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Deaths from overdoses from opioid prescription medications have far exceeded those from heroin for over fifteen years, though heroin overdoses have escalated considerably in recent years. As previously noted, by 2013, opioid sales and dependence had exceeded dependence on either alcohol, cocaine, and marijuana, and deaths from opioids now exceed those from gunshot wounds and motor vehicle accidents, combined. With all that chaos, why would anyone continue procrastinating? Well, for the same reasons that we do almost anything else, because by our very nature, we're habitual. Put another way, the habitual procrastinator acts in quite similar fashion to the compulsive gambler, who convinces himself that his next trip to the casino "just has to" yield a positive outcome from a scenario that actually offers overwhelmingly negative odds. As the tasks we haven't yet tackled build into a virtual mountain of obligations, we begin feeling overwhelmed, as though there will never be enough time to deal with everything; nor will we have enough energy with which to accomplish them. If this goes on long enough, we soon convince ourselves that life only seems to offer complicated and boring obligations and we then seek an escape from this mental imprisonment. As a result of this way of thinking, avoidance soon becomes an everyday norm, while productive "do"-ing becomes a distant memory from our past. We then become so accustomed to living this way, that we almost can't imagine any other way of life. After a while, we lose nearly all confidence in our abilities. Later on, we begin to view the concept of changing as something else to avoid. So, even if some change were in our best interests, we continue to allow opportunities to slip through our fingers. For family members dealing with a depressed person, it is vital that they learn to take care of themselves as well as their loved one. This means making time for themselves by getting out socially and doing the kind of things they enjoy. But they also need to be more open about the frustration that often results from providing this kind of care. Caregivers need to take care of their personal health by making sure to eat and exercise properly and finding outlets for the frequent stress that caregiving can bring. Though caregivers often end up feeling completely alone, there are resources available in the community that can help, including support groups for people dealing with this kind of stress. Check with local or online mental health care resources for contact numbers. The World Health Organization estimates that there are over three hundred million people with severe depression worldwide making it the fourth leading cause of disability overall (and will have risen to the number- two spot by 2020). Though numerous research studies have been carried out to estimate the actual impact of depression to society, this can be extremely difficult considering that many people suffering from severe depression are never diagnosed or receive treatment.

According to one recent U.S. study published in 2015, the total economic burden of MDD alone is approximately $210.5 billion a year (up from $173.2 billion a year in 2005). Along with the actual costs of treatment, this figure also includes the economic costs of time lost from work, reduced productivity, and shortened work careers caused by long-term disability and suicide. According to the report's authors, depression "is the leading cause of disability for people aged 15-44, resulting in almost 400 million disability days per year, substantially more than more other physical and mental conditions." First, with surgery prices in Seoul at around a third of what you would pay in the US, surgery tourists make up a part of the statistic. Package deals are offered, hotels are attached to clinics so clients do not have to walk through the streets in bandages and, indeed, suitcases fill the lobby of the clinic in which I am standing. Second, double-eyelid surgery (an insertion of a crease in the eyelid to make the eye look bigger) is popular here and is a simple procedure which can take as little as fifteen minutes (the former President of Korea, Roh Moo-hyun, had it done in 2005 while in office). Which brings us to reason three: men do it, too, making up 15-20 per cent of the clients. In the Seoul metro, you may be greeted with cosmetic surgery adverts claiming that everyone but you has done it'. <a href=''>And</a> that leads us to the fourth reason. <a href=''>Competition.</a> <a href=''>Remember</a> the Korean saying,If one cousin buys land, the other cousin gets a stomach ache.' First, your neighbour bought a new car, then you bought a new car. Now the competition has moved into different arenas: beauty and education. Korea</a> is a very competitive society,' Yeon-Ho says to me. <a href=''>Debt,</a> credit, and loans should only be considered if you can afford to back up 100% of the loan using your own money and/or property and assets or you own a project or business already generating enough money to pay the loan back very fast. <a href=''>It's</a> only smart when you'd like to use someone else's money, don't absolutely need it, and you can pay it all back whenever you want without screwing yourself over. <a href=''>It's</a> like jumping into a hole but also being smart enough to tie a rope at the top so you can get back out whenever you want. <a href=''>When</a> we're not lucky enough to have this good positioning and take on debt, loans, and credit without it being risky, borrowing money is a terrible financial position to be in. <a href=''>It's</a> like jumping into a hole without a rope and then offering to give whoever has a rope whatever they want to save you. <a href=''>It's</a> not very smart. <a href=''>When</a> you're in that financial hole, or think you're in one, credit card companies, banks, and institutions drop a rope down just far enough to dangle it barely out of reach and before lowering it the rest of the way, ask you to sign an unfair contract saying if they help you get out of the hole you put yourself in, they own you until you do a lot more for them than they just did for you. <br /><br /><a href=''>99%</a> of the time, the rope isn't even necessary! <a href=''>With</a> time and effort, we can climb out of any hole and not fall back in it. <a href=''>Instead</a> of saying, F*ck your rope and your contract, I'll climb out myself, we're saying, This hole is very uncomfortable and I don't feel like getting myself out of it. <a href=''>Throw</a> down the rope down I'll sign any contract you stick in my face. <a href=''>Just</a> save me from having to work and be bored and uncomfortable. <a href=''>Yet</a> for all the human and social ravages opioid and other addictive drugs have wrought, no substantive relief seems in sight, especially if this country continues to pursue puritanical, punitive, and political solutions rather than those drawn from science and public-health practices. <a href=''>We</a> may miss out on job opportunities that offer better working conditions or higher pay because, although we may feel stuck in a rut, we've grown oddly comfortable living in it. <a href=''>Eventually</a> though, sadness can envelop us if we begin to view our lives as bleak and joyless, with a future consisting only of lost opportunities and future obligations. <a href=''>That</a> said, it behooves us to find purpose in our lives, and one great way of doing so is by learning new ways of dealing with our tasks, responsibilities, and obligations. <a href=''>When</a> I was a habitual procrastinator, I sometimes worried that if I ever became a productive person, it might blow my cover of being an incapable adult. <a href=''>For</a> example, I might say to myself, "If I were able to balance my checkbook, wouldn't that mean that I should be able to look for work and get a job?" The truth is that I was not only capable of looking for a job, but of holding one down--what's more, I was equally capable of balancing my checkbook, which I now routinely get done in only a few minutes. <a href=''>So,</a> if I was that convinced of my past inability, then how is it that I am now capable of getting so much more done? <a href=''>But</a> there are other costs that are harder to determine. <a href=''>As</a> we have already seen, many people who suffer from symptoms of depression may turn to drugs or alcohol to medicate themselves. <a href=''>Considering</a> that substance abuse is a major health problem in its own right, this means that the effects of depression may be more far-reaching than anyone realizes. <a href=''>For</a> that matter, depression can be linked to other health problems including chronic pain, insomnia, anxiety, adjustment problems, and posttraumatic disorders. <a href=''>Also,</a> as we have seen in Question 27, many of the economic and health problems linked to depression can also affect family members who need to dedicate themselves to caring for affected loved ones. <a href=''>This</a> can mean lost time from work and reduced productivity due to time lost from work as well as stress-related medical issues. <a href=''>The</a> long-term costs may be even greater considering that caregivers may often be in need of health services themselves due to the impact of chronic stress. <a href=''>Though</a> the actual costs associated with depression may be impossible to estimate, it's clear to see that it represents a major drain on health resources around the world. <br /><br /><a href=''>While</a> research has shown that providing better treatment for people with depression can help reduce some of these costs, as well as make life better overall, making these treatment options available worldwide continues to be an enormous challenge. <a href=''>He</a> and I have met a couple of times before. <a href=''>The</a> first time was at my office in Copenhagen, when he was doing research for a book on why Denmark does so well in the happiness rankings and what Korea could learn from it. <a href=''>Now</a> we are in Seoul, and we meet in the centre of the city as thousands and thousands of demonstrators protest against President Park over the corruption scandal (which later leads to her being impeached and removed from office). <a href=''>We need to give the Korean students a break from competition. That is why I started the Danish efterskole here.' Students in South Korea are the most hardworking I have ever met. The ones I speak with start the first school (yes, the first school) at 8 a.m. and finish at 4 p.m., then they go home to eat. The second school can last from 6 p.m. until 9 p.m., and can be lessons from a private tutor or a hagwons (a for-profit private cram school). Three-quarters of students attend such a `second school'. Hagwons and private tutors are big business and serve to accelerate the academic arms race to get into one of the three most prestigious universities in South Korea - Seoul National University, Korea University and Yonsei University (also known as SKY) - and subsequently on the pathway to a job in one of the top companies. Be the person with the rope and avoid being in the hole. If you're already in the hole, learn how to climb or make enough rope to get yourself out. It's sad. A lot of us think our standard of living and financial appearance is more important than saving money and getting rid of debt and it's putting us in a hole so deep that it's almost impossible to get out of. When you notice you're in a hole, stop digging! Stop spending! Stop trying to keep up with the lifestyle that feeds your ego, emotions, and everything else except you. If your standard of living hurts your financial situation, adjust it and forget what your ego, emotions, and inner-child want.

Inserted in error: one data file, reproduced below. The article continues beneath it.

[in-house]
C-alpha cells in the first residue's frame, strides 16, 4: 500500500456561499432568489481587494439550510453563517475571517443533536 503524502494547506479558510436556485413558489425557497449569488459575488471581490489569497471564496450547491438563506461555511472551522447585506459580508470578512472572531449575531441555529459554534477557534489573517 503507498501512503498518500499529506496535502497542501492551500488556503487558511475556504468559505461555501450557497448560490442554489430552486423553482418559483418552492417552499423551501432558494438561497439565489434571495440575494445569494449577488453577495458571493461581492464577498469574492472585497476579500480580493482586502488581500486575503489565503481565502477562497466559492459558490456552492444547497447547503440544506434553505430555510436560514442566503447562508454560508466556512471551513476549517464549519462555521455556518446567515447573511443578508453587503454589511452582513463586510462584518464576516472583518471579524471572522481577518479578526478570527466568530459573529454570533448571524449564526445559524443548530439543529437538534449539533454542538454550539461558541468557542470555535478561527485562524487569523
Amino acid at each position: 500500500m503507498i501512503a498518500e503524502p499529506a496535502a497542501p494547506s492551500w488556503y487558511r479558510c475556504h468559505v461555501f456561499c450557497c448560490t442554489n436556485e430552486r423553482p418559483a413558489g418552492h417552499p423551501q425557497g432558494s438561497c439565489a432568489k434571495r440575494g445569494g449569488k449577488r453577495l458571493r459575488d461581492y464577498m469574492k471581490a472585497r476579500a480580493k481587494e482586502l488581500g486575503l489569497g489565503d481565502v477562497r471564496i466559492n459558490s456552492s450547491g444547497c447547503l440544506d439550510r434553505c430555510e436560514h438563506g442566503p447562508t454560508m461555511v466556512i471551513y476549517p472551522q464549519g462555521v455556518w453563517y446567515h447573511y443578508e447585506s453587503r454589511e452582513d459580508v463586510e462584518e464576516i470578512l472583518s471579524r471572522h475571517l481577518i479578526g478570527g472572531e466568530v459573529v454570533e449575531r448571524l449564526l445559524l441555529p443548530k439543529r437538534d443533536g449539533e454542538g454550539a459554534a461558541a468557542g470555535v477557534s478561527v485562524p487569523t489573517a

They're don't get a say in how you live your life because they're only interested in spending. The house your ego wants but you can't really afford is creating more debt and preventing you from saving. How is other people being impressed by your nice house helping you? Is the temporary feeling of success you get when people say you have a beautiful home worth the financial hell you're living in? The expensive car your ego wants you to drive but you can't afford isn't eliminating your debt and saving you money either. How is being the person with the cool car helping you improve your financial positioning? Are the emotional highs you get from people saying cool car worth the financial bind you're putting yourself in just to own it? In the past, my mind filled with gross distortions that usually involved how much time and energy my tasks would take to accomplish. These distortions were comparable to large and seemingly unmovable mental boulders that I'd placed in my path. How could I get past that first boulder? It seemed impossible! And, if by some miracle, I were able to deal with and eliminate that boulder, I was sure that my path would be blocked by another boulder. Who had the time or energy to deal with them? I knew that I didn't. I was self-convinced that I was an incapable person, and like many people in this situation, I felt as if I bore the weight of the world upon my shoulders. Much of my distorted outlook came from unrealistic expectations of what a task entailed, from not having a track record of successfully completed projects, and from the lack of any sort of reward system. However, before we can begin tackling any of our tasks, we need to find a good starting point; but luckily, you already have it, because it is within you. To overcome habitual procrastination, we need to put the past behind us if we are to move forward. Our poor past experiences serve only to distort our forward-looking outlook. To restore the balance between how we think and act is as simple as developing the willingness to reduce the number of tasks that we have.